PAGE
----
An Artist, a Physicist, a Statistician and a Choreographer Walk Into a Museum…


Last night at New York’s Whitney Museum, a rather motley crew took the stage to address a topic of no small consequence: “Why does art matter now?” To tackle this question, the museum assembled a crack team with a Captain Planet-like allotment of strengths: Harvard physicist Lisa Randall, visual artist Vik Muniz, choreographer Elizabeth Streb, and statistics whiz Nate Silver (of Highlights from the stunning meeting of minds, after the jump.

Whitney director Adam Weinberg introduced the program with an anecdote about what had inspired it: once, he found himself seated next to an Olympic high jumper on an airplane flight, and the athlete admitted that she just didn’t understand abstract art (which happens to be the Whitney’s stock-in-trade). More and more, Weinberg said, institutions like the Whitney are being called on to justify their existences. He began the program by asking each panelist to recall a time in their work when they had been “stuck” in some way.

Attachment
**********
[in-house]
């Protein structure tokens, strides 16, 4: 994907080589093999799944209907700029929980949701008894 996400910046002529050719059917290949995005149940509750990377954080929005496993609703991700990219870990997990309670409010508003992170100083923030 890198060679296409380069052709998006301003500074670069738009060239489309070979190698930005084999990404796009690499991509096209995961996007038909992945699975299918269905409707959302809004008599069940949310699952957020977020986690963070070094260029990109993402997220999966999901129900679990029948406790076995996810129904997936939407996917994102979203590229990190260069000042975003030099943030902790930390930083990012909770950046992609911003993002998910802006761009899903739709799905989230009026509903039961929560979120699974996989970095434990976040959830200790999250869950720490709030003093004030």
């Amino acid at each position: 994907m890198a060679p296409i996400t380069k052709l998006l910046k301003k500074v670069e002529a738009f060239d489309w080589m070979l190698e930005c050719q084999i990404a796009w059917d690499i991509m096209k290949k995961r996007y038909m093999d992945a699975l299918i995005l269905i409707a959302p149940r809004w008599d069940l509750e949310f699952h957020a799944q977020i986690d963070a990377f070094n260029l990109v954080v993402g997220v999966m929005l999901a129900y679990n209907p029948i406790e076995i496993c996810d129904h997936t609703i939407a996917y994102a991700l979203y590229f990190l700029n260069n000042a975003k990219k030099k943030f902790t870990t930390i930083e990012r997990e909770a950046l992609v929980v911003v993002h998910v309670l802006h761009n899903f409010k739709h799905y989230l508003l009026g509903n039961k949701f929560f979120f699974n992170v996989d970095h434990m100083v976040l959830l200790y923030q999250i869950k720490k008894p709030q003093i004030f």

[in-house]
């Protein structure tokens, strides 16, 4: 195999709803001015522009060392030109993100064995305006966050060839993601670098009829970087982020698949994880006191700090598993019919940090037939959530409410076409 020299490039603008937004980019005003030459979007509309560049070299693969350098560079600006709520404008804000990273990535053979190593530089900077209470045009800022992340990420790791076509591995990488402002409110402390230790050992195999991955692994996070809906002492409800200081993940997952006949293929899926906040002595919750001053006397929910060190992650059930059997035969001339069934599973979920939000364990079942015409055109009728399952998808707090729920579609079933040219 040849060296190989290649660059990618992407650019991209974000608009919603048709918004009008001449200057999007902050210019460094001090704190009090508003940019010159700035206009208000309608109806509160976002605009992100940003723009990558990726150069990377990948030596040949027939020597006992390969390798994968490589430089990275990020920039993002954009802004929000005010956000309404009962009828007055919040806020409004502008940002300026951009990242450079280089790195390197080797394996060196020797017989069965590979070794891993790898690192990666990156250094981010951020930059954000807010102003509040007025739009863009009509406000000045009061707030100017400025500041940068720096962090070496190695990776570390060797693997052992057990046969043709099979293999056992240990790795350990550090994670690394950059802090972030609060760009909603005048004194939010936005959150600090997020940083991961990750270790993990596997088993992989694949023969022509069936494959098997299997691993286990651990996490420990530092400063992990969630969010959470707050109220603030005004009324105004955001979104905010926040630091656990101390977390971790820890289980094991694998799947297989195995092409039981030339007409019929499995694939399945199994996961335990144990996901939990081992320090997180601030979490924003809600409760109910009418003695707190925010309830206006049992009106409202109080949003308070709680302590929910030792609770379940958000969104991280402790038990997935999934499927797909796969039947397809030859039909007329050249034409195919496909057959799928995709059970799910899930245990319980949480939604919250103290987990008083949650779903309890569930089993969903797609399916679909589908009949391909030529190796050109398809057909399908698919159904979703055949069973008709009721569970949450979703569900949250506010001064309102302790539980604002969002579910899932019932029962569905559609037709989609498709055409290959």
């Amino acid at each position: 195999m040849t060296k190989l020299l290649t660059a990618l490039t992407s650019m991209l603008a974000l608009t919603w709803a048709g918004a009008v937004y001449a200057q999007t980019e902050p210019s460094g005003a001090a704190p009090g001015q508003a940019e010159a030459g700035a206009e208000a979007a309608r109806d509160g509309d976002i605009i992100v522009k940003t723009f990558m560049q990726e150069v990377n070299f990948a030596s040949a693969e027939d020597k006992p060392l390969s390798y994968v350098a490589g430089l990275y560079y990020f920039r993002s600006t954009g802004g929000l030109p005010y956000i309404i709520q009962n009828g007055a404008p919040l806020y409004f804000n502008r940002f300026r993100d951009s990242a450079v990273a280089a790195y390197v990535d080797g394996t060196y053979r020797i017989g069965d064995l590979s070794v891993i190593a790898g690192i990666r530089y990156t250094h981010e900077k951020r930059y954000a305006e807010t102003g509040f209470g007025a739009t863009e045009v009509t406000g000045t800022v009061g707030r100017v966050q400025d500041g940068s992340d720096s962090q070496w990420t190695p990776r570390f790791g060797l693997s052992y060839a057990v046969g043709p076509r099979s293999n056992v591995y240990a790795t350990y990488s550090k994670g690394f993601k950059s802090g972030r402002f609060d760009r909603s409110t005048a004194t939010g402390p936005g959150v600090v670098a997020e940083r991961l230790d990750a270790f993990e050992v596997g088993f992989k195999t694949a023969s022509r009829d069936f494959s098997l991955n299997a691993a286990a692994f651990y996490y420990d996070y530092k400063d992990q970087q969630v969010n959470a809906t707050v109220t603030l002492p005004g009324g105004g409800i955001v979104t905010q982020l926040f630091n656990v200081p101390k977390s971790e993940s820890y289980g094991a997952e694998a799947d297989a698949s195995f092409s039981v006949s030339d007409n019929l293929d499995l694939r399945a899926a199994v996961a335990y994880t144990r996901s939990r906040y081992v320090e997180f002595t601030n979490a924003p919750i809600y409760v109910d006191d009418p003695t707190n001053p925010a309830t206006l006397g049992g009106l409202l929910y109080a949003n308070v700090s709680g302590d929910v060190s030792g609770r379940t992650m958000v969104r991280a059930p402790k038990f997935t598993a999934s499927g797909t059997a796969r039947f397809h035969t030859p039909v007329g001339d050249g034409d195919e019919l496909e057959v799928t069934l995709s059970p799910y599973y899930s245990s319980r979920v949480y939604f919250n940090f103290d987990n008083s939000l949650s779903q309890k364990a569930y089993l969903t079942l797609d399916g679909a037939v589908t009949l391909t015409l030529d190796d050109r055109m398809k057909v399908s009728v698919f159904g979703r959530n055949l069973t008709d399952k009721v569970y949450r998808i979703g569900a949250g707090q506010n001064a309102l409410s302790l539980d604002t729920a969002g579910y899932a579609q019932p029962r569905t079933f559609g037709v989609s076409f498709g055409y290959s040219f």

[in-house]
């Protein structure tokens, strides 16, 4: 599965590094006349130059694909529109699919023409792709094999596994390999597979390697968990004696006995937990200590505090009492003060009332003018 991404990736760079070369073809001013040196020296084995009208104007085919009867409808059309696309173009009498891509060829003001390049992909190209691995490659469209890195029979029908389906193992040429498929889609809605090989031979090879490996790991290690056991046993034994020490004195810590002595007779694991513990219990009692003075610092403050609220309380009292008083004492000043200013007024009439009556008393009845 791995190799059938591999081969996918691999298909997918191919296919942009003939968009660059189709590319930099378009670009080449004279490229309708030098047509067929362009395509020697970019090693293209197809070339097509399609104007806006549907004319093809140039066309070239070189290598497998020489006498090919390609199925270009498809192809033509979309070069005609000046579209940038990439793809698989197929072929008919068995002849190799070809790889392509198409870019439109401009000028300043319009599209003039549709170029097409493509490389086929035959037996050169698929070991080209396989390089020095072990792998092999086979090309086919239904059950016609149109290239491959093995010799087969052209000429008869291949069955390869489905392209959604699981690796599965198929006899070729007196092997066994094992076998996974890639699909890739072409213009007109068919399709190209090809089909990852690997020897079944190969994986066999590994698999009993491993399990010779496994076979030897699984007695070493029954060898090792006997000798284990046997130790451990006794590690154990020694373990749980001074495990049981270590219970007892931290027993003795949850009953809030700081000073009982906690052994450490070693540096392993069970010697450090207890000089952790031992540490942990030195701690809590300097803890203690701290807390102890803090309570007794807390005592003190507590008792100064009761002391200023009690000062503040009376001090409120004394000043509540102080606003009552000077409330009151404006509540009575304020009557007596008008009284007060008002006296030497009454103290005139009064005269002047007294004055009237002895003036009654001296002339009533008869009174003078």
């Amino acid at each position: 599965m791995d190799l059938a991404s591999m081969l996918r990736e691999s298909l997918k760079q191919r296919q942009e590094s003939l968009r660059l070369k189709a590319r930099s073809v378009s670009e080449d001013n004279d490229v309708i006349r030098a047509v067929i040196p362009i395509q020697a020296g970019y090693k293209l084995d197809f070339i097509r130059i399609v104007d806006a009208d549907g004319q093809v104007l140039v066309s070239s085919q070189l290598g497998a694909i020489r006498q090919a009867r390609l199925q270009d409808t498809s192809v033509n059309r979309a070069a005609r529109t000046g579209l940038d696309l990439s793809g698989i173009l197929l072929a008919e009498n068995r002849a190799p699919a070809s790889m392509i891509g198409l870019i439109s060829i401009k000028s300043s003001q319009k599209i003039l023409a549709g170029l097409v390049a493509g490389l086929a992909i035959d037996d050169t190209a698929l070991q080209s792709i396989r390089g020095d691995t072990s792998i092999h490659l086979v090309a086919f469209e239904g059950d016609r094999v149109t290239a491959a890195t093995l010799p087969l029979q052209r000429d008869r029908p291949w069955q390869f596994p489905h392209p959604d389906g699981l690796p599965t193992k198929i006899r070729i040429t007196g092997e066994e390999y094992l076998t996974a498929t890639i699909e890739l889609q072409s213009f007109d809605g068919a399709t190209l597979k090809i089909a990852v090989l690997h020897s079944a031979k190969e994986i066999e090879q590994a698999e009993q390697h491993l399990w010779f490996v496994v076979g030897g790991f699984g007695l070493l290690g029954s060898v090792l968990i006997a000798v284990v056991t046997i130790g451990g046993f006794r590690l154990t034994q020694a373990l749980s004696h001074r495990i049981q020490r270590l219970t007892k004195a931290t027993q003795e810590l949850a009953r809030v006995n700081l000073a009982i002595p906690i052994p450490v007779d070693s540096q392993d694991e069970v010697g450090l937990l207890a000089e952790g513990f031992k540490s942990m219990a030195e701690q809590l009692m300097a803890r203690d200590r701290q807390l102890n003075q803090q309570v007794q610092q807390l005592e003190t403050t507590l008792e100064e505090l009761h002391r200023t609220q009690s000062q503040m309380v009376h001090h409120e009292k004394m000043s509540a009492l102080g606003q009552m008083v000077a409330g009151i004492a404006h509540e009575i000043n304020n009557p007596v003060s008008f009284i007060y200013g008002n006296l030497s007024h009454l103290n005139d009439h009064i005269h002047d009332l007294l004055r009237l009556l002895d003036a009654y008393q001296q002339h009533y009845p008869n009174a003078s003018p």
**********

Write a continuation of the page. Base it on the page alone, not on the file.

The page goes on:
From there, the panelists veered off into their respective areas of expertise. Muniz discussed his odyssey in search of the backs of the world’s most famous paintings, and how he discovered that the back of say, Van Gogh’s Starry Night, is in some ways just as interesting as the front. Silver explained that, where an artist’s raw material might be paint and canvas, he works with data: he talked about how he has struggled with making sense of inconclusive data from Iran’s recent election. Streb, who spoke over animations of performances she had choreographed, further ruminated on “raw materials,” explaining that movement, rather than music, is the building block of choreography. Insisting that music may be the enemy of dance, she explained that music artifializes action. And somehow, Randall chimed in with a relevant bit of physics: it turns out that she helped to write an opera concerning particle physics that will be performed at Paris’s Pompidou Centre.

In the end, none of the panelists were able to isolate a reason that art matters now. I’m not altogether sure that anyone would be able to form a coherant answer to that question. Perhaps you have an answer?